She Will Love Venice
My character in Jazzy, the new novel I’m working on, will love Venice, Louisiana. Venice will be a place Jazzy drove to with her daddy, one of her many “memory containers” destroyed by Hurricane Katrina. She will be devastated to learn the Katrina surge so inundated Venice to make the land indistinguishable from the Gulf of Mexico. The memories from my trip this week that I will give to her to create this love are:
* We stop the car so I can take a photo of the minuscule elevation between water and the road. I open the door and step from the car. All I hear is the wind rustling the tall water grasses. Gradually, the sound of machinery underneath makes itself known. My ear adjusts and listens instead for the wind in the rushes. My character’s dad will tell her, “Listen.” They’ll stand stock still so they can hear the wind rustling the saw grass, watch the egrets dipping into the marsh, wait for a dragon-fly to land on the tip of a lily, its wings beating.
* Hunting a place to eat, we travel the dirt road past huge oil buildings surrounded by chain link fencing hung with red-lettered “Keep Out” signs. Taking a right, we drive through several parking lots and come upon a grill. As I walk the short distance to the wooden house sitting high on stilts, I catch a glimpse of the water. Relief washes over me. Oh, Ellen, you can get a beer and a po-boy and sit on the deck and watch the sun sparkle on the blue water. The grill is closed, but I will give my character the longing I felt when I rounded the corner to the grill.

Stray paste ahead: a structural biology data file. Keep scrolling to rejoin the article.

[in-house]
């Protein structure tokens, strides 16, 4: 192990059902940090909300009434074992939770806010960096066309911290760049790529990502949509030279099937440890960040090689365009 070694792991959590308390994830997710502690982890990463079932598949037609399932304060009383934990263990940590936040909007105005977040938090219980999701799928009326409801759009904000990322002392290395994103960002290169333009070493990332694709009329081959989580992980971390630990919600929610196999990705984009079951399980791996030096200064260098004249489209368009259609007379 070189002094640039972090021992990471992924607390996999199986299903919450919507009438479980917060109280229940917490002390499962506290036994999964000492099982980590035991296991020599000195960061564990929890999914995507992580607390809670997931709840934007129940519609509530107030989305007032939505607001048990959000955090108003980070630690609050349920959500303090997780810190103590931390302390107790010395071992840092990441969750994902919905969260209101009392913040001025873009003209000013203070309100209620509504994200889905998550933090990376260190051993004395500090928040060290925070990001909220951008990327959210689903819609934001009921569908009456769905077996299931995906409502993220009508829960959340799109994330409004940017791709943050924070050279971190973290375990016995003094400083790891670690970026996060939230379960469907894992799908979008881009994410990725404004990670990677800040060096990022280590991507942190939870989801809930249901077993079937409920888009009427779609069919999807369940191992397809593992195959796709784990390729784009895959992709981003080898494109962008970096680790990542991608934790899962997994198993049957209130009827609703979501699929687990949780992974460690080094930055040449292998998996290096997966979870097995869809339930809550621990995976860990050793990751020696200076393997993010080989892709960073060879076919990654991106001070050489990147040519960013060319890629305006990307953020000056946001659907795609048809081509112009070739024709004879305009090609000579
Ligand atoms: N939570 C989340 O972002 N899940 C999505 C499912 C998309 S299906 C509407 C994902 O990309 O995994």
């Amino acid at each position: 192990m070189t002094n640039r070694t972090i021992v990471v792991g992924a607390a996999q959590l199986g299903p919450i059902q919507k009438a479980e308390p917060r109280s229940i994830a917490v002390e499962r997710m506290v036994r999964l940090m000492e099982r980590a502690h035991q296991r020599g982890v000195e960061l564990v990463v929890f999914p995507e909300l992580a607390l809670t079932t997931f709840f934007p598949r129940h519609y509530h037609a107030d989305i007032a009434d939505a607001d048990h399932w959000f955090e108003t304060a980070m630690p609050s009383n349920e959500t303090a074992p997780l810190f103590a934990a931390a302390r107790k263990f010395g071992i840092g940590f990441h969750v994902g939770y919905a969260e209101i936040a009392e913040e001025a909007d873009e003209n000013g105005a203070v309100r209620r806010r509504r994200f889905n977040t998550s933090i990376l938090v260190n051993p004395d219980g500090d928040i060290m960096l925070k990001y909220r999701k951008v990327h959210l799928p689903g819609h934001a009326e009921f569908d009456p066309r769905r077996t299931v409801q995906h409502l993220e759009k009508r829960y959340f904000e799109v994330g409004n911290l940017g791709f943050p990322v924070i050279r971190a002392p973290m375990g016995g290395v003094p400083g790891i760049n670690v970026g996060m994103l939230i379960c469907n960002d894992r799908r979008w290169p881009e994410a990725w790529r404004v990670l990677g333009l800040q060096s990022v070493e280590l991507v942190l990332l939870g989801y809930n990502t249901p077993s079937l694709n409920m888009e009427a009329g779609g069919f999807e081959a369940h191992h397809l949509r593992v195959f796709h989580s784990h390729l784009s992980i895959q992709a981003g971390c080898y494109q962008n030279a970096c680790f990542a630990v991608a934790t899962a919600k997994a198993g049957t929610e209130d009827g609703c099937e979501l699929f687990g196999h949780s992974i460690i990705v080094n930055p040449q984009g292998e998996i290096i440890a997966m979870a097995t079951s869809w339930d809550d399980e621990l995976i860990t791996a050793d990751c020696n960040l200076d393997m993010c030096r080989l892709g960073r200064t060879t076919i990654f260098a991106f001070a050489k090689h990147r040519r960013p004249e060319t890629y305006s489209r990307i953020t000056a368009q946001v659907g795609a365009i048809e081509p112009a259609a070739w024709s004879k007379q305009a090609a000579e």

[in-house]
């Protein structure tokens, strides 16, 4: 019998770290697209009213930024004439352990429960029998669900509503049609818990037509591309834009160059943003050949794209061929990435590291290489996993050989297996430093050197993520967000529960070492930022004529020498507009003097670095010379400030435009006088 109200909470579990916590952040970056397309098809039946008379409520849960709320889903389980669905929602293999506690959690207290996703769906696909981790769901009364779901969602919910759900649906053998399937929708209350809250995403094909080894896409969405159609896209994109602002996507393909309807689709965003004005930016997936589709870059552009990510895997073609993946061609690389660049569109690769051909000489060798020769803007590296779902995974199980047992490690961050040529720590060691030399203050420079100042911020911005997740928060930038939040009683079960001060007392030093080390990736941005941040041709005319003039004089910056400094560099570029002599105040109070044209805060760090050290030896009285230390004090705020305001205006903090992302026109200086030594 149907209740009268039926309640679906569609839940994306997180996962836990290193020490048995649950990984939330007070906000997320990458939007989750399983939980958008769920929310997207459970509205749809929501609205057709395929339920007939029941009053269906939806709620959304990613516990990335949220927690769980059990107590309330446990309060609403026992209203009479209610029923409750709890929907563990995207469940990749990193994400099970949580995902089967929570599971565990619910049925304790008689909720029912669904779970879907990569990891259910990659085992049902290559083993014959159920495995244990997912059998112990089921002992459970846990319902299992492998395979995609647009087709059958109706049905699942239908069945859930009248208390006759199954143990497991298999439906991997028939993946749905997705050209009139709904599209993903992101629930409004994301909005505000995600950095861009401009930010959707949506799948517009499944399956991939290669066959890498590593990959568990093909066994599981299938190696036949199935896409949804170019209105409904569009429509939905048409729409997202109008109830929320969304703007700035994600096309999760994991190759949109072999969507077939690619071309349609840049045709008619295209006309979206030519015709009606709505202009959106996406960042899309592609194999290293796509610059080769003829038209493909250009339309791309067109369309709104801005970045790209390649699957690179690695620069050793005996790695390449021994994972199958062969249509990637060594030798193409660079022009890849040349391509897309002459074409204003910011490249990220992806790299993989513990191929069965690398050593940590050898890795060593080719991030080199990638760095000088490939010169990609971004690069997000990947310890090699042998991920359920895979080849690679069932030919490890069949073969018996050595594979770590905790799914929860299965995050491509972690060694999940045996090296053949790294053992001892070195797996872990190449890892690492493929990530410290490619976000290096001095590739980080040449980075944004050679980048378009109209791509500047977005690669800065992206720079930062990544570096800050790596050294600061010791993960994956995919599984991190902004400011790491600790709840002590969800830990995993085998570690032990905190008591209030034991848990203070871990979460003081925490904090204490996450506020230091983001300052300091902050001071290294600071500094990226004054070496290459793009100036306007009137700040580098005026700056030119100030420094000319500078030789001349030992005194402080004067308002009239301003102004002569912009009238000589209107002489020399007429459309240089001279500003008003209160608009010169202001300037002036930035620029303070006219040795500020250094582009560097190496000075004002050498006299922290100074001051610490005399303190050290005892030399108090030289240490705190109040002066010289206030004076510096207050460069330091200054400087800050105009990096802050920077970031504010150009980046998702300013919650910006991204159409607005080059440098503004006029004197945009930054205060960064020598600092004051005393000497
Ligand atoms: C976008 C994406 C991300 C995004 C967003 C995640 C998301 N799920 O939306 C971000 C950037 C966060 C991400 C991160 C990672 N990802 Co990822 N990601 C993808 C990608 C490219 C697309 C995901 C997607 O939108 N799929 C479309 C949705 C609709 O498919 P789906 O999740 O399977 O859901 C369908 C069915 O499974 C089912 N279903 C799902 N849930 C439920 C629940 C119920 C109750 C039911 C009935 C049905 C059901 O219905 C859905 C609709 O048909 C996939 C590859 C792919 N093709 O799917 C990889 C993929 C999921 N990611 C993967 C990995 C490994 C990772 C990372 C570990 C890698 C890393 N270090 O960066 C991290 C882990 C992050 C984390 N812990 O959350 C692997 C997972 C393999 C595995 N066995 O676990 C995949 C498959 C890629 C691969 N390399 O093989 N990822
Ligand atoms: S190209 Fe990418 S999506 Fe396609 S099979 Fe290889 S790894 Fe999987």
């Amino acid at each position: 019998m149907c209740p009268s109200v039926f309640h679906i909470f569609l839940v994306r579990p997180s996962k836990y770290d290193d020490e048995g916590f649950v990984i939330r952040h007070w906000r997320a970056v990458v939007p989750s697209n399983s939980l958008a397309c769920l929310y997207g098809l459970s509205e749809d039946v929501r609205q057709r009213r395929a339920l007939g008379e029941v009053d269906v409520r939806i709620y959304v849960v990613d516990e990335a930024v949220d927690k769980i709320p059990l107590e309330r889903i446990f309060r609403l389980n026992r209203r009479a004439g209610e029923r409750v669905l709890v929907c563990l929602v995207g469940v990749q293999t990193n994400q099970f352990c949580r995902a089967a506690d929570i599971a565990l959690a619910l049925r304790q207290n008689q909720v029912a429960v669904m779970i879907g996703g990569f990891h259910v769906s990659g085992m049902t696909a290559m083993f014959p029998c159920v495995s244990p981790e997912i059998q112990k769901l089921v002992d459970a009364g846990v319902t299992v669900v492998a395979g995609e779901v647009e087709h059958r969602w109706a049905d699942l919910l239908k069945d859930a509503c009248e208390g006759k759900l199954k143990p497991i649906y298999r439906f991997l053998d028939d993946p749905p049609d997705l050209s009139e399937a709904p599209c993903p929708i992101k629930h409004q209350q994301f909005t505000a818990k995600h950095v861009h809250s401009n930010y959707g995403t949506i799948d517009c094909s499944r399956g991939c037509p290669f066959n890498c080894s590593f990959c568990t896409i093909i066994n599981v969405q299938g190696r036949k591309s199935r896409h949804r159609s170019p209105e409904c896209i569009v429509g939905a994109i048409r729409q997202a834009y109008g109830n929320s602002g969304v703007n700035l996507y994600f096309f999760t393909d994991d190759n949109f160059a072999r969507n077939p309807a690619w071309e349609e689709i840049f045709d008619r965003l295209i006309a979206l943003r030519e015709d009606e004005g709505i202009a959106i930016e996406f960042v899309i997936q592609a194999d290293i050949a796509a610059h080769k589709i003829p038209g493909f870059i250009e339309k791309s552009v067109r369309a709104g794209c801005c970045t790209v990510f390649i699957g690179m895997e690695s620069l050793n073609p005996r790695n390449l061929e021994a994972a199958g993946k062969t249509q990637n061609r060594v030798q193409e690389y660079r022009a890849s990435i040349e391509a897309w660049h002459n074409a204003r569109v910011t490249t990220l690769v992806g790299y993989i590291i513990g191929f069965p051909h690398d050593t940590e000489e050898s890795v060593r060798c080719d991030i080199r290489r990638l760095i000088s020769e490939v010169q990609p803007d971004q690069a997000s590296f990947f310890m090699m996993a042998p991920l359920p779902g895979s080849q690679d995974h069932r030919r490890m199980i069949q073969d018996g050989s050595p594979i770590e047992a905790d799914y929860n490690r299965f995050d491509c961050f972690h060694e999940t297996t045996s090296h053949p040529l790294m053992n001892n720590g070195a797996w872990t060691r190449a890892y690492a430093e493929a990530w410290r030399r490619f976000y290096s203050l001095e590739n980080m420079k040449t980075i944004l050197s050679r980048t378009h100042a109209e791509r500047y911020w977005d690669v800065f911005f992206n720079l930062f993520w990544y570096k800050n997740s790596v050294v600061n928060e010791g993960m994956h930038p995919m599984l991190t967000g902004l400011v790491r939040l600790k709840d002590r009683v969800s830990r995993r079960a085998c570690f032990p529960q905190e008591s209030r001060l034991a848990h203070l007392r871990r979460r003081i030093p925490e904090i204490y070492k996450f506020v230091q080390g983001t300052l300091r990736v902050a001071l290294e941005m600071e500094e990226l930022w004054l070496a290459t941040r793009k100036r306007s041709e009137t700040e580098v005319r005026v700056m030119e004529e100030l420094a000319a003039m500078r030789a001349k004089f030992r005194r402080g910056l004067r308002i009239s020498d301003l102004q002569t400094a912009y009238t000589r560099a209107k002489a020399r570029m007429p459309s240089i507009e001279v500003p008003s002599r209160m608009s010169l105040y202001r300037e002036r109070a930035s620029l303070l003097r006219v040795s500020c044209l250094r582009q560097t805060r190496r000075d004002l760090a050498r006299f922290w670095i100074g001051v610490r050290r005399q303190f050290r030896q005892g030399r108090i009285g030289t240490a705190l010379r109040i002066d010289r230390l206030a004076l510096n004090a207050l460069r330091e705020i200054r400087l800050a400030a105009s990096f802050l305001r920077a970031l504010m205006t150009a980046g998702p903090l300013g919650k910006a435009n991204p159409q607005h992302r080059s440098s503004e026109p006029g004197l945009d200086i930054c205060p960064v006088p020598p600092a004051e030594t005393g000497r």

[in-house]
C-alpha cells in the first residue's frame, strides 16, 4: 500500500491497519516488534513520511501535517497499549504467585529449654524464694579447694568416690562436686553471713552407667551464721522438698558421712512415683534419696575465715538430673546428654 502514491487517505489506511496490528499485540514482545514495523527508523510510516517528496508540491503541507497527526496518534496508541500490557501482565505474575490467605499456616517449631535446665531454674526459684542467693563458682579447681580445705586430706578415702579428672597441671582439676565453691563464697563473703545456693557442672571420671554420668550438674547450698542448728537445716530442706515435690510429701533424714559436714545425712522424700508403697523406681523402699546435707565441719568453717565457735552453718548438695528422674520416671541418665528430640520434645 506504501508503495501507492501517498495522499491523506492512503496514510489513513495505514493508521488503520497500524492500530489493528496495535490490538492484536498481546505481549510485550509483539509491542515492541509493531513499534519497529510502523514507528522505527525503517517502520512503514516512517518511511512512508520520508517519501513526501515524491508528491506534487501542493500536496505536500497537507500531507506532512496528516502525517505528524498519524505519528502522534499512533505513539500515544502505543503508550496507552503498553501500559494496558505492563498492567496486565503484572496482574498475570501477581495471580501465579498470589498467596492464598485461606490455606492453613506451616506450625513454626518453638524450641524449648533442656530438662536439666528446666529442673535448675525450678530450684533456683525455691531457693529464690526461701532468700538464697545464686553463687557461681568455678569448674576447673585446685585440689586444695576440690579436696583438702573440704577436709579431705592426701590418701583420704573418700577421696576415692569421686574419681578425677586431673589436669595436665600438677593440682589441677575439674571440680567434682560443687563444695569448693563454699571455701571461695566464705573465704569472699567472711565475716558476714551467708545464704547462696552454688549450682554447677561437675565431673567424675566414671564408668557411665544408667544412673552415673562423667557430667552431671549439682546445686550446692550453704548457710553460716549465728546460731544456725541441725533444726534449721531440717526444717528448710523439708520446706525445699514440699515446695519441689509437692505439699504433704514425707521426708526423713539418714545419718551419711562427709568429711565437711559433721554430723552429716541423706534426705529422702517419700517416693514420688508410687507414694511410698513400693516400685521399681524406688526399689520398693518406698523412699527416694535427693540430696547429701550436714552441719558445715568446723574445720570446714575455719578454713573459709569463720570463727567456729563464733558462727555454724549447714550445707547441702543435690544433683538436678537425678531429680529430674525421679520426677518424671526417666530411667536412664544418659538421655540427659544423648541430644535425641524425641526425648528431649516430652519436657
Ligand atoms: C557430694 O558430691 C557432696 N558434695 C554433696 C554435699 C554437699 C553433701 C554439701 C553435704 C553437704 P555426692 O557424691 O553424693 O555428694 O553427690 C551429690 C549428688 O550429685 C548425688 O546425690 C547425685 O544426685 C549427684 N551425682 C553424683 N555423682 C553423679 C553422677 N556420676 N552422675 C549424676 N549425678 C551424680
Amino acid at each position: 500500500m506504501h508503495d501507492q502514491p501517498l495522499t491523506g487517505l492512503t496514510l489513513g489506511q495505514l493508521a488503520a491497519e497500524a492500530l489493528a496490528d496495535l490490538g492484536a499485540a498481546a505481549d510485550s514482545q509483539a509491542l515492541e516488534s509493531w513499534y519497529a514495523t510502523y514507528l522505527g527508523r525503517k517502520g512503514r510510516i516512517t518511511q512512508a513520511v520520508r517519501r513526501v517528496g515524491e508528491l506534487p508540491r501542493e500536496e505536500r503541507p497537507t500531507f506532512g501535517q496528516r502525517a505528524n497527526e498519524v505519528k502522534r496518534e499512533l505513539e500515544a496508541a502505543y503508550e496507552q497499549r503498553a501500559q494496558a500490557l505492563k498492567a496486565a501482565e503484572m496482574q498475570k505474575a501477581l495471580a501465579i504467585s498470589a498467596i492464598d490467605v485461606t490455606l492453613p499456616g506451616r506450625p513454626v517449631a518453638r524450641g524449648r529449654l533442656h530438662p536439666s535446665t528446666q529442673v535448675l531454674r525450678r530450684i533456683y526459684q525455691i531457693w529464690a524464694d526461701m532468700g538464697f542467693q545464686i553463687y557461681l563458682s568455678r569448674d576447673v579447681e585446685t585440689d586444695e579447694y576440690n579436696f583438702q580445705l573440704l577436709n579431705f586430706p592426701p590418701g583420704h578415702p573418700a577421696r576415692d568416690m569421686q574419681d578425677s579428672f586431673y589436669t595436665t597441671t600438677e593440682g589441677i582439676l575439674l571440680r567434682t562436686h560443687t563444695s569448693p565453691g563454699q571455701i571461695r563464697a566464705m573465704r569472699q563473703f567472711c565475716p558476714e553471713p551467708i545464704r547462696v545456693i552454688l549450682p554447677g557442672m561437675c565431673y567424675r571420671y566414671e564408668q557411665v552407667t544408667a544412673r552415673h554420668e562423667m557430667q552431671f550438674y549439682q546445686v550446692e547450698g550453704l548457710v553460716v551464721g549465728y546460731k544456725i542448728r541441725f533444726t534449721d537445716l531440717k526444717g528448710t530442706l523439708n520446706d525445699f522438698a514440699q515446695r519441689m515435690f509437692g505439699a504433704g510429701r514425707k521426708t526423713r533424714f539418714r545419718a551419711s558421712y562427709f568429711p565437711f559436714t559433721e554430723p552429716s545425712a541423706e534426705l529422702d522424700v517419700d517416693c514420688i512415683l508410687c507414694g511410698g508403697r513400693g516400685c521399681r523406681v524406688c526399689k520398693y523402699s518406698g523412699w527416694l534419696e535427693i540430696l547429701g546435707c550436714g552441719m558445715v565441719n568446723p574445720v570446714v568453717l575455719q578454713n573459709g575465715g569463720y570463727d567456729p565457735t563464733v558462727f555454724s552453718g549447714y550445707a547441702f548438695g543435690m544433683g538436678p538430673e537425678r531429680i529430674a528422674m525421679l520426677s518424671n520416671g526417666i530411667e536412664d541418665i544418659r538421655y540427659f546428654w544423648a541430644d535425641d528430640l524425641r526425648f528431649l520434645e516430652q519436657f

* When I look at the water edging into the road and soak in the lack of a clear line between land and river and Gulf, I see physically what I believe theologically. The line between here and there is wavering, indistinct, easily penetrated. Some say I have an overactive imagination; I say the division we proclaim is itself a figment of our imagination. To this end, I will have my character ride in her Daddy’s car from asphalt to gravel to dirt to the standing water that signals the road is about to give out altogether, then park and walk until all they can see is water where they’ll stand in awe, amazed the water lapping at their ankles is the same water spreading out and becoming the Gulf of Mexico.
My character will love Venice, Louisiana.
here’s to creative synthesis . . .
Ah, I love that with the water lapping. Gorgeous! Venice isn’t the end of the world. Maybe it’s the beginning!
Ellen Morris Prewitt
Yes – it all depends on our perspective, doesn’t it? Thanks for reading (this and the earlier post!) Ellen
I want to read this. I want to read it like you wanted that beer and po-boy. Chills.
Ellen Morris Prewitt
Well, I better get to work on it then! (this type of accountability is nice)